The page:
Posted by: aging mom | December 18, 2006 4:00 PM

"I think the Amish worship in chuch too."

No, the Amish don't have churches. They hold their services in peoples homes. They don't believe in having churches -- too much like idolatry.

Posted by: Anonymous | December 18, 2006 4:00 PM

Oh Patrick, you're dancing the dance with Pittypat. She is is just awful. Just last week she posted some crazy missive about how ALL men are afraid of feminists. Even the ones who feel they aren't afraid of feminists aren't self-aware enough to understand their deep-seeded fear of feminists. She opposes engagement rings ("ownership jewelry") and is vegan. This woman has clearly gone off the deep end.

Posted by: Arlington Dad | December 18, 2006 4:03 PM

No, the Amish don't have churches. They hold their services in peoples homes. They don't believe in having churches -- too much like idolatry.

seems like that same thing to me. A church is really only a place where people gather.

Posted by: Anonymous | December 18, 2006 4:04 PM

pATRICK - You whined what I have taught all my female friends: if you ask a man to do something, just let him do it. If you want it done your way, do it yourself. The more instruction you give a man on how to do something, the less likely he is to do it. Remember, ladies, all the Harpies got was liver.

xiaoti - actually, if that division of labors is what both have agreed to, as you stated quite clearly was the case, good for you! There are any number of women who prefer that arrangement. Some of them just pretend to want to be lawyers.

Guest - Gosh, the religious nut must be great in bed! Nothing else you have said here would commend him as a husband worth keeping. Either that or he makes a bundle and never reads the credit card statements.

Females, in the generic, are natural multi-taskers which makes them perfect for rearing multiple children of differing ages and talents or for managing projects with multiple goals. Males, in the generic, are naturally linear which makes them perfect for assisting with science fair projects, coaching PeeWee or negotiating contracts. If you keep this in mind, then you will have no problem with a SAHD who has happy, sassy kids wearing their clothes inside out with a house that is neatly disarrayed and who collapses into his recliner after bedtime with a brewski and SportsCenter. Nor would you have problems with a SAHM whose kids are kitted out in matching outfits and whose house is spotless but who nags like a banshee in the evenings because she can't get a decent debate going while Thursday Night Football is playing. We is what we is. Not all mothers are kitted out for the task, not all fathers are made to be good dads and most of us don't find that out until we are already trying to load the carseat into the backseat safety belts. June Cleaver had a script for Mother's Little Helper or a bottle of sherry in the cabinet, I'm sure.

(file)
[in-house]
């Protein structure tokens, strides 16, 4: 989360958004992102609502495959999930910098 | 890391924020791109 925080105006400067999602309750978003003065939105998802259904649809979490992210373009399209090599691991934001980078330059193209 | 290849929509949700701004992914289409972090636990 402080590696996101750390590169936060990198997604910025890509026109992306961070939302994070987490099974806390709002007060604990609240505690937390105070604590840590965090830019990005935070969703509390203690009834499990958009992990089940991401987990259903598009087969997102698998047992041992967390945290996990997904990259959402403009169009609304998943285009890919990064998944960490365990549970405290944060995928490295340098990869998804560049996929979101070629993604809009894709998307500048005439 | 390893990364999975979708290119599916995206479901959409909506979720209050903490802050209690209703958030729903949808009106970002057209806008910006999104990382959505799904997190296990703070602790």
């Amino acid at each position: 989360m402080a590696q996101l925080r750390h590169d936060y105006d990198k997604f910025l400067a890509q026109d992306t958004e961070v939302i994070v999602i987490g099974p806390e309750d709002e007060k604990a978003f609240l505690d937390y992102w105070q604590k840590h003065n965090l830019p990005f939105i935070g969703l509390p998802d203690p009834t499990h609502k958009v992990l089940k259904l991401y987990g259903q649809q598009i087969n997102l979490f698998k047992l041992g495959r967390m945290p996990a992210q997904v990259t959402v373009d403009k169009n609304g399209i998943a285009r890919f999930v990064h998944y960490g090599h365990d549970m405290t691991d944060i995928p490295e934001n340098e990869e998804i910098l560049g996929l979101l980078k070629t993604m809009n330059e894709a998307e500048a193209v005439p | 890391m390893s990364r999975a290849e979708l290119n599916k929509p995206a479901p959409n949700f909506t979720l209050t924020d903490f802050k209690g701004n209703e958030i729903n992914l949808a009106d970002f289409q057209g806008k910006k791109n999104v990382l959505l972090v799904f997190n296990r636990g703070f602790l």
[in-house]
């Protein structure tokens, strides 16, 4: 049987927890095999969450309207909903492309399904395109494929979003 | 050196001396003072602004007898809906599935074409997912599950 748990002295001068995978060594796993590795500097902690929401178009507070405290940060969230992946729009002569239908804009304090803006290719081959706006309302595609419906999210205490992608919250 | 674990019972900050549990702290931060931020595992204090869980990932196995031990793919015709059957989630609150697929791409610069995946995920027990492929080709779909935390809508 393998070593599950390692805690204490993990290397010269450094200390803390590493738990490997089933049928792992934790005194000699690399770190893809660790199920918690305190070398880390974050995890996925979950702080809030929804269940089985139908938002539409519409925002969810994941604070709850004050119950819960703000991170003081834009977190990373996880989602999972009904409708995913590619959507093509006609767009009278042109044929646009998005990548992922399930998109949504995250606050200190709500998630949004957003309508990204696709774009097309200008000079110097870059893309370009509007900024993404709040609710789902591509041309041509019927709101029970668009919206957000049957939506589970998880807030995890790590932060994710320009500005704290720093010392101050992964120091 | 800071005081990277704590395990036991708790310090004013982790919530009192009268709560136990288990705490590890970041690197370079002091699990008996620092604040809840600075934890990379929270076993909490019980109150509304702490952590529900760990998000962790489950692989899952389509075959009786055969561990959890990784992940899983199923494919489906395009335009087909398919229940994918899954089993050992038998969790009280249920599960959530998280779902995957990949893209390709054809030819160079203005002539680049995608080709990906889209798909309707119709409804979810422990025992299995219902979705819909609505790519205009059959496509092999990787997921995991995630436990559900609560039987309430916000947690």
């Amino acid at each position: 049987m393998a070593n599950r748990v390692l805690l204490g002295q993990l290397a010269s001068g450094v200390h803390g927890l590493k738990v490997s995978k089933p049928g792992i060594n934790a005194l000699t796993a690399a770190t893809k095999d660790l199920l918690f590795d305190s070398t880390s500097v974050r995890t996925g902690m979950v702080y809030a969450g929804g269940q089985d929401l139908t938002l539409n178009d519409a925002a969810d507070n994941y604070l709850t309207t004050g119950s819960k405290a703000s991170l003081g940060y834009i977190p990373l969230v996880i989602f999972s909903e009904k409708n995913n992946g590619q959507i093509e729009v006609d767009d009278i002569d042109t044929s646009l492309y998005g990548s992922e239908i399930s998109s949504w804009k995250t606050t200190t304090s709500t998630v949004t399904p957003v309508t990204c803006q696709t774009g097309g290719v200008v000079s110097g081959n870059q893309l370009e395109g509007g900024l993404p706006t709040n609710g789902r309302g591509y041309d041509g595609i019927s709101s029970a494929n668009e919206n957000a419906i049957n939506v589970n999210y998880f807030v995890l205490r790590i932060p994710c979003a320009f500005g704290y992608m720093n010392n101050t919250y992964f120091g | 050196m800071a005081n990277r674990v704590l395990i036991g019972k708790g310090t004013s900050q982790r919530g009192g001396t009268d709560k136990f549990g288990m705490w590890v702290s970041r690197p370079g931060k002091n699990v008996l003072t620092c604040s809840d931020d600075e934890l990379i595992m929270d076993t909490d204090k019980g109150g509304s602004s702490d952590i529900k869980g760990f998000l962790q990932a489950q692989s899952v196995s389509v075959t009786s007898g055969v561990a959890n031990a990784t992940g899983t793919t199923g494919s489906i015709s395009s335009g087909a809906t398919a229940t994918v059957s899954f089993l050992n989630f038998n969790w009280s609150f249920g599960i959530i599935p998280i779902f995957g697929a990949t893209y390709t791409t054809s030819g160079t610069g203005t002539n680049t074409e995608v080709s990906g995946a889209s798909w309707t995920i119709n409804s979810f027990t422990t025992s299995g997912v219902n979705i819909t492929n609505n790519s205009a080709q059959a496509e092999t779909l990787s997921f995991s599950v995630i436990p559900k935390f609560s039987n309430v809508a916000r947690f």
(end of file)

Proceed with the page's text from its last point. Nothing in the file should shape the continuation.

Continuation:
Meanwhile, mcewen, sorry you had such an acrimonious divorce. If you were so cooperative,forgiving and well-mannered during your marriage, I can understand why a divorce was inevitable.

Posted by: pat | December 18, 2006 4:04 PM

I am a regular poster but am not going to post my usual name in order to respond to the anonymous post - nobody needs a visual to go w/ the name - anyway, i just think it's funny that I was the OPPOSITE - very small boobs - wasn't very successful pumping either and also used hand-expressing - so maybe it's common and not a boob-size issue :)

Posted by: W | December 18, 2006 4:05 PM

pATRICK, it is christians like you that give christianity a bad name. You say you go to church to deepen your relationship with Jesus and learn more about your faith, then why aren't you practicing what you've learned? Re:

"The REAL problem is that women do not want a partner but an employee, who will do it exactly how and when THEY WANT IT DONE. While leaving ultimate authority to them and guess what NO ONE wants that job and women come here and complain. You want to run your life like an overloaded mule, then don't complain when others say no thanks."

Like I said, it is the rest of your life that matters, not the couple hours in church.

Posted by: notyetamom | December 18, 2006 4:05 PM